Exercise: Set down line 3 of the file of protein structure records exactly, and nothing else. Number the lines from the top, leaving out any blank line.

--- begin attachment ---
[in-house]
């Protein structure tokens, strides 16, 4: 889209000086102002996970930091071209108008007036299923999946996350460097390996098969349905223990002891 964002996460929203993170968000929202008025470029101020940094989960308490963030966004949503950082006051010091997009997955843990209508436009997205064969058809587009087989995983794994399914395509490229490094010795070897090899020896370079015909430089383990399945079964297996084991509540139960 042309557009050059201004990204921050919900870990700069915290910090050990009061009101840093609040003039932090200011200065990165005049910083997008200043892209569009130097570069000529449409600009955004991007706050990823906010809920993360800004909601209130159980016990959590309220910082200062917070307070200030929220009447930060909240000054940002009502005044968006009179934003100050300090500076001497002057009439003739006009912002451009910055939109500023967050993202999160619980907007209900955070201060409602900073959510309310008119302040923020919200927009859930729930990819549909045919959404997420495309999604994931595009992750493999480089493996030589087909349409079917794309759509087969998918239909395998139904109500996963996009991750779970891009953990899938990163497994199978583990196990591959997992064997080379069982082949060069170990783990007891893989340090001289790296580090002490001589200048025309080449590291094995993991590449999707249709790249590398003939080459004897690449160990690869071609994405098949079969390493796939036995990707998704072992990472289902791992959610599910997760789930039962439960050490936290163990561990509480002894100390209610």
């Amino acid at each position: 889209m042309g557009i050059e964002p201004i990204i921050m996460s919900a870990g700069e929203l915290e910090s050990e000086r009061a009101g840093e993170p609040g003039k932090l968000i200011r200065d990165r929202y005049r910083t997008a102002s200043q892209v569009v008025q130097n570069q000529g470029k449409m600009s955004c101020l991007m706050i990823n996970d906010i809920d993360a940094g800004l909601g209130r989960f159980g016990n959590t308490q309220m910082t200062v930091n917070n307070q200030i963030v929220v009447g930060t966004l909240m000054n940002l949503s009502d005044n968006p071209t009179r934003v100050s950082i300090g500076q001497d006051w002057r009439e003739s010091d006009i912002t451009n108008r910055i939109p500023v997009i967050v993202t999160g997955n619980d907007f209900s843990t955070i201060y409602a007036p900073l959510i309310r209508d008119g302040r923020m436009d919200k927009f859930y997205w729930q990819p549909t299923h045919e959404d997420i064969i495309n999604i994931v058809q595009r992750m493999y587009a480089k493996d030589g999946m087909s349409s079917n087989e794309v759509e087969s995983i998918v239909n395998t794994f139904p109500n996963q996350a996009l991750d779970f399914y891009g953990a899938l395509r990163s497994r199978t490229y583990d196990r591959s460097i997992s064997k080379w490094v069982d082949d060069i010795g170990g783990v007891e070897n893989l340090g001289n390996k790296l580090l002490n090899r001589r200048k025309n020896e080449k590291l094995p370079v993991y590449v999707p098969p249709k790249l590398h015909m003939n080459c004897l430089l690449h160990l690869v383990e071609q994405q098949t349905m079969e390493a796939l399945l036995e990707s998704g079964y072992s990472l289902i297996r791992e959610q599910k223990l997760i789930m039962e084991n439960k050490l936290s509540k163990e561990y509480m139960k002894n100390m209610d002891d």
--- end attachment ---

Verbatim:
């Amino acid at each position: 889209m042309g557009i050059e964002p201004i990204i921050m996460s919900a870990g700069e929203l915290e910090s050990e000086r009061a009101g840093e993170p609040g003039k932090l968000i200011r200065d990165r929202y005049r910083t997008a102002s200043q892209v569009v008025q130097n570069q000529g470029k449409m600009s955004c101020l991007m706050i990823n996970d906010i809920d993360a940094g800004l909601g209130r989960f159980g016990n959590t308490q309220m910082t200062v930091n917070n307070q200030i963030v929220v009447g930060t966004l909240m000054n940002l949503s009502d005044n968006p071209t009179r934003v100050s950082i300090g500076q001497d006051w002057r009439e003739s010091d006009i912002t451009n108008r910055i939109p500023v997009i967050v993202t999160g997955n619980d907007f209900s843990t955070i201060y409602a007036p900073l959510i309310r209508d008119g302040r923020m436009d919200k927009f859930y997205w729930q990819p549909t299923h045919e959404d997420i064969i495309n999604i994931v058809q595009r992750m493999y587009a480089k493996d030589g999946m087909s349409s079917n087989e794309v759509e087969s995983i998918v239909n395998t794994f139904p109500n996963q996350a996009l991750d779970f399914y891009g953990a899938l395509r990163s497994r199978t490229y583990d196990r591959s460097i997992s064997k080379w490094v069982d082949d060069i010795g170990g783990v007891e070897n893989l340090g001289n390996k790296l580090l002490n090899r001589r200048k025309n020896e080449k590291l094995p370079v993991y590449v999707p098969p249709k790249l590398h015909m003939n080459c004897l430089l690449h160990l690869v383990e071609q994405q098949t349905m079969e390493a796939l399945l036995e990707s998704g079964y072992s990472l289902i297996r791992e959610q599910k223990l997760i789930m039962e084991n439960k050490l936290s509540k163990e561990y509480m139960k002894n100390m209610d002891d």